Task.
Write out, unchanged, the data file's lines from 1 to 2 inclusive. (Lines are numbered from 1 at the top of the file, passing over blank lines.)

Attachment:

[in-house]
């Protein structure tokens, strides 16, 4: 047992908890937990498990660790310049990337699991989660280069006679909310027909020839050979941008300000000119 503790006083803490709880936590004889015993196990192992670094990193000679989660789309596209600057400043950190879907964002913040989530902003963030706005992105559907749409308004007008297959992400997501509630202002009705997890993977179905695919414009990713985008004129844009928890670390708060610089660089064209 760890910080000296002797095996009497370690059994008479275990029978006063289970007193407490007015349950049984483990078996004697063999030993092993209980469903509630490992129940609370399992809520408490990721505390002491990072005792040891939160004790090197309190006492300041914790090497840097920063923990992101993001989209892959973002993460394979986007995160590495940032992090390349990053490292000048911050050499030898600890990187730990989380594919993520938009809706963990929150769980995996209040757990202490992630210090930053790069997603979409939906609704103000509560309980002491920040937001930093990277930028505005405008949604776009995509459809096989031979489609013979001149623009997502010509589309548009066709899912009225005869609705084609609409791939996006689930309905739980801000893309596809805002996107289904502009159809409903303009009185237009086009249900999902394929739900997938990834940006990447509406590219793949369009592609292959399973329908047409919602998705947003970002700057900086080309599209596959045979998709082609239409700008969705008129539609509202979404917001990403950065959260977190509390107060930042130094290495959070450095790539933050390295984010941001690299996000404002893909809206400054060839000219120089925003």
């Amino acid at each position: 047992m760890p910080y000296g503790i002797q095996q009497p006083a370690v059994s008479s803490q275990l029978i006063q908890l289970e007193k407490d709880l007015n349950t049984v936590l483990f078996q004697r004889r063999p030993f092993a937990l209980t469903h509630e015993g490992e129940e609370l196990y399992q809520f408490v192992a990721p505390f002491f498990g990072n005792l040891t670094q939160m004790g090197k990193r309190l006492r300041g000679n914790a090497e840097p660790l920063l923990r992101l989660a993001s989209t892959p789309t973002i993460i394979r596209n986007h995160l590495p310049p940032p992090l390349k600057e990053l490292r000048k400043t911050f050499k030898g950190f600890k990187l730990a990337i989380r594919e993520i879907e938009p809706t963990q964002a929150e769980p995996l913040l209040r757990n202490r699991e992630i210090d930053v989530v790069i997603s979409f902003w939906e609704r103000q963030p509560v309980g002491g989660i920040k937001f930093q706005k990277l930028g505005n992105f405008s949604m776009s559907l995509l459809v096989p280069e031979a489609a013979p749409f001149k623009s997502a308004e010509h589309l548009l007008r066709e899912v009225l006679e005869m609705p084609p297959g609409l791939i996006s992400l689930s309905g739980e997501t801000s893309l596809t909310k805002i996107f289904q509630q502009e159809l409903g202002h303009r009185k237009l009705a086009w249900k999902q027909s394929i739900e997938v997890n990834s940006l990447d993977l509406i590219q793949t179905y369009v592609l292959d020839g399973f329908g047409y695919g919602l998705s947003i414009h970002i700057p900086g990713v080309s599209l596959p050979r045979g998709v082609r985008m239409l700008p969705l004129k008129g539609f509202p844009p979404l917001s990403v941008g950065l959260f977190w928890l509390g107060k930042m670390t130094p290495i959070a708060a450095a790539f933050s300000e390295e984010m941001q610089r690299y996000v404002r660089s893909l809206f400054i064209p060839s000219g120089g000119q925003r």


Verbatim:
[in-house]
């Protein structure tokens, strides 16, 4: 047992908890937990498990660790310049990337699991989660280069006679909310027909020839050979941008300000000119 503790006083803490709880936590004889015993196990192992670094990193000679989660789309596209600057400043950190879907964002913040989530902003963030706005992105559907749409308004007008297959992400997501509630202002009705997890993977179905695919414009990713985008004129844009928890670390708060610089660089064209 760890910080000296002797095996009497370690059994008479275990029978006063289970007193407490007015349950049984483990078996004697063999030993092993209980469903509630490992129940609370399992809520408490990721505390002491990072005792040891939160004790090197309190006492300041914790090497840097920063923990992101993001989209892959973002993460394979986007995160590495940032992090390349990053490292000048911050050499030898600890990187730990989380594919993520938009809706963990929150769980995996209040757990202490992630210090930053790069997603979409939906609704103000509560309980002491920040937001930093990277930028505005405008949604776009995509459809096989031979489609013979001149623009997502010509589309548009066709899912009225005869609705084609609409791939996006689930309905739980801000893309596809805002996107289904502009159809409903303009009185237009086009249900999902394929739900997938990834940006990447509406590219793949369009592609292959399973329908047409919602998705947003970002700057900086080309599209596959045979998709082609239409700008969705008129539609509202979404917001990403950065959260977190509390107060930042130094290495959070450095790539933050390295984010941001690299996000404002893909809206400054060839000219120089925003």